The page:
Kenneth Seeley, member of the U. S. State Department's Foreign Service Bureau, and Marge Weldon, a morale worker with the bureau, are assigned to an area in Mongolia dominated by an outlaw warlord. The latter captures the village where they reside and when escape is clearly impossible, Seeley blows up the outlaw's headquarters, losing his own life in doing so.Written by
Les Adams <email@example.com>
Slow-moving Cold War cheapo without the courage of its convictions. In '48 the Chinese Civil War was in full swing-- red Mao vs. nationalist Chiang, with an outcome still in doubt. The Soviets half-heartedly supported the rebel Mao while the US supplied the nationalists. With the Cold War heating up across Europe and Asia, Hollywood began celebrating government agencies in what many saw as a first line of defense against communist penetration. Here, it's the State Department getting the cosmetic treatment. Note, for example, the celebratory prologue.
The impressively handsome Lundigan plays a Foreign Service officer sent to China to assist a besieged legation. There, while romancing colleague Bruce, he experiences the brutal machinations of a warlord (Loo) who's playing both warring sides against the middle. In short, the material implies a larger scale drama than what it receives from this indie production. At the same time, the script plays it safe, never once mentioning communists or Mao. Instead, they're referred to as rebels in the North, while the US maintains diplomatic ties with the government in the South. In short, the screenplay tries to clumsily finesse a critical issue of the day, while we read between the lines.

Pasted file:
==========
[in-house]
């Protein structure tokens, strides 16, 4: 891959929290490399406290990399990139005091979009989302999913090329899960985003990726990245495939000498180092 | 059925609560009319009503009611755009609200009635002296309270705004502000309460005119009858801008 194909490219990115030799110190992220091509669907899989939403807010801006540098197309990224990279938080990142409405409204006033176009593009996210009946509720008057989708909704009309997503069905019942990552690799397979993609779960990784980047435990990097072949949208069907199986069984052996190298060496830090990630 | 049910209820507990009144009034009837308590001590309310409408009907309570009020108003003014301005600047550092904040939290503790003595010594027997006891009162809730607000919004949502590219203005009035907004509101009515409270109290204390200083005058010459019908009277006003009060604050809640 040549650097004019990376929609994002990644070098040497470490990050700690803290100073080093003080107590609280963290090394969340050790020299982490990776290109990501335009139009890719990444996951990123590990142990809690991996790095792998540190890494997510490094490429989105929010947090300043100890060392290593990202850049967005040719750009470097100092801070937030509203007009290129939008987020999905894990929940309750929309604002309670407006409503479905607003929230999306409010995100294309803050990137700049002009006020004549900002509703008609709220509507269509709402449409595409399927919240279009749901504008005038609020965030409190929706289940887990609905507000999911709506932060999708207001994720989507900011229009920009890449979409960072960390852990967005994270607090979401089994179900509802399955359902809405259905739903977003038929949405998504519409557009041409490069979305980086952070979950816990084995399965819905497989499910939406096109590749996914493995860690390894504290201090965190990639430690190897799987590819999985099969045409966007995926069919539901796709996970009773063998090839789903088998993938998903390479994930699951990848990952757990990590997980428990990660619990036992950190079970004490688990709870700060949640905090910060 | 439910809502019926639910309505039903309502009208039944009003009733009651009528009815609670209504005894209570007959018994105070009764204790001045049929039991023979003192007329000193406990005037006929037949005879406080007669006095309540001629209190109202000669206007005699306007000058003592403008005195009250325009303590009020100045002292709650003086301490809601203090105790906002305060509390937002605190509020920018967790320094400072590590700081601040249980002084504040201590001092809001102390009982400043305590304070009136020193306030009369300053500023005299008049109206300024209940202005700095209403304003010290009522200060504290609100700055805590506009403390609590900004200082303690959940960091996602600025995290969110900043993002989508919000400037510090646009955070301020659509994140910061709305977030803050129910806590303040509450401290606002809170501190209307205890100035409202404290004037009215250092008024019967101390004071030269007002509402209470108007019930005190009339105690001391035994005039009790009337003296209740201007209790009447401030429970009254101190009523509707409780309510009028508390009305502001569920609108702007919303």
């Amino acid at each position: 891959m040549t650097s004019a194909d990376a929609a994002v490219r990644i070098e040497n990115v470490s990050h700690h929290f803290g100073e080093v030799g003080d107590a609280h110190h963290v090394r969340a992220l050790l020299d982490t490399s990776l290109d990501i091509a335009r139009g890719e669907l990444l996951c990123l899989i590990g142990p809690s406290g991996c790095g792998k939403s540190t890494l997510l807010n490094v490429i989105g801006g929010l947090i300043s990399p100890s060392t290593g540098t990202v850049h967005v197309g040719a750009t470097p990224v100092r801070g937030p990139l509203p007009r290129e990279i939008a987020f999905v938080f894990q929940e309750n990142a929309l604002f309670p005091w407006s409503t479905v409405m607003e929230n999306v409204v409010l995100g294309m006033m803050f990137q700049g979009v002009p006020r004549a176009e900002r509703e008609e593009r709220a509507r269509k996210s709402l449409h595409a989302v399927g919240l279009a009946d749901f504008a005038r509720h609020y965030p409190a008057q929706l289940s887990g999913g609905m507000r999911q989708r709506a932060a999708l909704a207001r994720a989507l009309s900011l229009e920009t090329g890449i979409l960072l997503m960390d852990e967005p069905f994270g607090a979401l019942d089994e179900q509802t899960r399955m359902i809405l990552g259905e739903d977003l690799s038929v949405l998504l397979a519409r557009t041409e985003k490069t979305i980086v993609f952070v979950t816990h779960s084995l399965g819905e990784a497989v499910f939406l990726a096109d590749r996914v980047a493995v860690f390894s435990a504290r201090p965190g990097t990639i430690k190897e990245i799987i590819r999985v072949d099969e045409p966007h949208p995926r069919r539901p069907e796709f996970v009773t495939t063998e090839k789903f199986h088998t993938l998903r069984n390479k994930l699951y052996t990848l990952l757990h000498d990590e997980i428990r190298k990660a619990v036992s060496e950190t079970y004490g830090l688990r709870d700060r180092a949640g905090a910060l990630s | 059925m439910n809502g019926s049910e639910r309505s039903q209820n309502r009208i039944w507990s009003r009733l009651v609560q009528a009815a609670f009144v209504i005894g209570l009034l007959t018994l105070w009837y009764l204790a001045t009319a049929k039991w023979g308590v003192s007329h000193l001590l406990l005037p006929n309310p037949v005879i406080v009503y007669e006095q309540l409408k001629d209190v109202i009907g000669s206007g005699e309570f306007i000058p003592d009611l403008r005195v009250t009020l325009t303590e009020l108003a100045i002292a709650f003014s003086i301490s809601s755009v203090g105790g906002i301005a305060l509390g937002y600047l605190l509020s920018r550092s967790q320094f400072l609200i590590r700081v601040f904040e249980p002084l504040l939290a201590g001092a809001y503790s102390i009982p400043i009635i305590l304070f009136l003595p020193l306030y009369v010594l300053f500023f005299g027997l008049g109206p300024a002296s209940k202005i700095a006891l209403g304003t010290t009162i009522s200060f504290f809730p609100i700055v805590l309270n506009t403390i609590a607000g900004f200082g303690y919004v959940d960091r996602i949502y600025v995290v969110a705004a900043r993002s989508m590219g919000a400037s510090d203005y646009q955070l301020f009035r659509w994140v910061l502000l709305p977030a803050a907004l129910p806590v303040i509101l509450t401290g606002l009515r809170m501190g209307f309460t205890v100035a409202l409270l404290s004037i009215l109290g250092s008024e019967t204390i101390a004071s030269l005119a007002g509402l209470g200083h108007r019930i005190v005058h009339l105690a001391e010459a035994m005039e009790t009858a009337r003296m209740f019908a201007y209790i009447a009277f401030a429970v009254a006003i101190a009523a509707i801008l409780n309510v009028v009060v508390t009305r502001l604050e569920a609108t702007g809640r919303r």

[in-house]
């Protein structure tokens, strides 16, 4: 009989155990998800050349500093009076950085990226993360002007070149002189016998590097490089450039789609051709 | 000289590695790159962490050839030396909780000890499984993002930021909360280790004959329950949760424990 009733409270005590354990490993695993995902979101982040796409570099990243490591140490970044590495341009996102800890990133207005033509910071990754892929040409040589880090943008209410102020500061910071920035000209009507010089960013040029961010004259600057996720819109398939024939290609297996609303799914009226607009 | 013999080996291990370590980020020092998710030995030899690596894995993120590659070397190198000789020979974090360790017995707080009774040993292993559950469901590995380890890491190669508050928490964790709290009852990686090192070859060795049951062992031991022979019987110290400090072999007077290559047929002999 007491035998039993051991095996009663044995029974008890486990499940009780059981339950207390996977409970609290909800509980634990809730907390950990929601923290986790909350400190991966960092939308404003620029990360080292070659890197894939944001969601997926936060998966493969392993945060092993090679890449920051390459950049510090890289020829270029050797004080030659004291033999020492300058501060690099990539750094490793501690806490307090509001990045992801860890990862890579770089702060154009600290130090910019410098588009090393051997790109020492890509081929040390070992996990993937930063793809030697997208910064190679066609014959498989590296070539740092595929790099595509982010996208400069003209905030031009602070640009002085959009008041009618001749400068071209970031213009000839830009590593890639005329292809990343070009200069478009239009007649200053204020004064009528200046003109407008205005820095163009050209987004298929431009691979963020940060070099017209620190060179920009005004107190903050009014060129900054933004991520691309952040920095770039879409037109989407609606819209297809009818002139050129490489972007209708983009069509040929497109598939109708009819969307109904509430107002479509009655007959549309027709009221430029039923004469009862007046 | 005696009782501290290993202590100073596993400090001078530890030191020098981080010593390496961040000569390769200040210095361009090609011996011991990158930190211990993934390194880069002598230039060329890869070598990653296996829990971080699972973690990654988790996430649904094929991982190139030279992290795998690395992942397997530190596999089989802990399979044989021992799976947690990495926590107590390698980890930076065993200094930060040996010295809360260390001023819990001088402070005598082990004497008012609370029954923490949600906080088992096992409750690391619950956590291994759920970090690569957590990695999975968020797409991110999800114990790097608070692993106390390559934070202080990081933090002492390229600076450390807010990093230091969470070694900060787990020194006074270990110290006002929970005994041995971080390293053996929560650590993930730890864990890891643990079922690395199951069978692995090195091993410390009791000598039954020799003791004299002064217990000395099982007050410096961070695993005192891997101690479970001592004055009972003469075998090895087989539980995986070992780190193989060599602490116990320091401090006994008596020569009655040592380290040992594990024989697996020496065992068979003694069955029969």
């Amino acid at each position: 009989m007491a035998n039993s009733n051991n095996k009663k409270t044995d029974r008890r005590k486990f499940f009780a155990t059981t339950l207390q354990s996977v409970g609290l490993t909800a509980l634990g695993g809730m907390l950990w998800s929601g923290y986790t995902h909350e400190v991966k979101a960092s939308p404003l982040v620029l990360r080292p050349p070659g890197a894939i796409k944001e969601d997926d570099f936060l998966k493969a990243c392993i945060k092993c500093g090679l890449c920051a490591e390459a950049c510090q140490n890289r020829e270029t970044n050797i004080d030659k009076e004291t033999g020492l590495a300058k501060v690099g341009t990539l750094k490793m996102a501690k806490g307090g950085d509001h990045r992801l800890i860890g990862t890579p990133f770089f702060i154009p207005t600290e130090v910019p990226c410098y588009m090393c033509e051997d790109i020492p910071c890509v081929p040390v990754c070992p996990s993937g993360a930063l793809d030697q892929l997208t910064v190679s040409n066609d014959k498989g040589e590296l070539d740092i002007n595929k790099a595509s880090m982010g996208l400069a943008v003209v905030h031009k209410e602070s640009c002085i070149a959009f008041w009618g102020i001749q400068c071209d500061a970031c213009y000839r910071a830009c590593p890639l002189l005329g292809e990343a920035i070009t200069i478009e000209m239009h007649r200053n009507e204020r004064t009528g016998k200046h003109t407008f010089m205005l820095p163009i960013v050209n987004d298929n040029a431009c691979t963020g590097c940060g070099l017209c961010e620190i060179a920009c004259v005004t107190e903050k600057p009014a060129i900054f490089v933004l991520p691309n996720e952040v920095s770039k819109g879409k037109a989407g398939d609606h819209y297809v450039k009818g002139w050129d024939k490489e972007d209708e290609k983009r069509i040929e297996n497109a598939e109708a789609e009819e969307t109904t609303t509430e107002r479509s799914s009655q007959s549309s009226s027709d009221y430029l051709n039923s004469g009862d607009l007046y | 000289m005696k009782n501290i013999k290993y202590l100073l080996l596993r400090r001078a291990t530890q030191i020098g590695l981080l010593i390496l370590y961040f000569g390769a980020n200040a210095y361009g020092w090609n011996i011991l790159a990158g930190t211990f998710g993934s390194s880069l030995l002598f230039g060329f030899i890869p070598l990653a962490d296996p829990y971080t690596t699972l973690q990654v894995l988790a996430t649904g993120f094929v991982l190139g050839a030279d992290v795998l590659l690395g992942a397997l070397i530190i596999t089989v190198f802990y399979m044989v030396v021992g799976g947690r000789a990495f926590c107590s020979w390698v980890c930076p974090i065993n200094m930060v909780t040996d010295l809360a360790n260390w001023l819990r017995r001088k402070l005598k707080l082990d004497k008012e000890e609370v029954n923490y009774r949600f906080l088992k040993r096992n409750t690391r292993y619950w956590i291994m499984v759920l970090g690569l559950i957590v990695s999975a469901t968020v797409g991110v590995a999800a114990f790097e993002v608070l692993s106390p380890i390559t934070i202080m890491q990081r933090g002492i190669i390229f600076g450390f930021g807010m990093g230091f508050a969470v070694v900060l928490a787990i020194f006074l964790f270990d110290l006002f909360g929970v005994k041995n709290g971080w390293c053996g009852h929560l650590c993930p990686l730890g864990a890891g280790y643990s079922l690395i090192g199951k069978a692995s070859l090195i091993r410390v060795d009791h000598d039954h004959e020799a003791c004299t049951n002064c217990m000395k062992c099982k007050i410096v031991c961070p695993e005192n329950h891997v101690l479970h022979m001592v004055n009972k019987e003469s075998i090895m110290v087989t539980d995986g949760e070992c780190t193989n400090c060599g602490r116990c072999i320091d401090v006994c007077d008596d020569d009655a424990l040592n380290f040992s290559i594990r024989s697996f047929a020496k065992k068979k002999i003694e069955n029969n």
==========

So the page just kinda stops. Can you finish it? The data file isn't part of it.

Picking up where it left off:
As other reviewers point out, there's much too much talk dominating the latter half, most of it within the cheap confines of warlord Loo's trailer! The gab adds up to a downer despite the fiery upshot. On a similar note, Lundigan's spiffy gray suit remains unblemished no matter the grimy surroundings-- no doubt a concession to the Service's image. Too bad director Newfield adds nothing to the pedestrian script. Some atmosphere would have helped
On the other hand, crowded scenes of the Chinese town are well done and fairly persuasive, even though the production never leaves greater LA (Iverson Ranch, and the studio). And what a neat burst of inspiration to couple the Chinese fire-eater with the American bubble-gum chewer. In my book, it may be the movie's highlight, an amusing pairing of East and West. At the same time, chubby little Michel just about steals the show from the stiffed-up adults.
All in all, the 87-minutes unfortunately adds up to a bigger bite than the meagre budget could chew.
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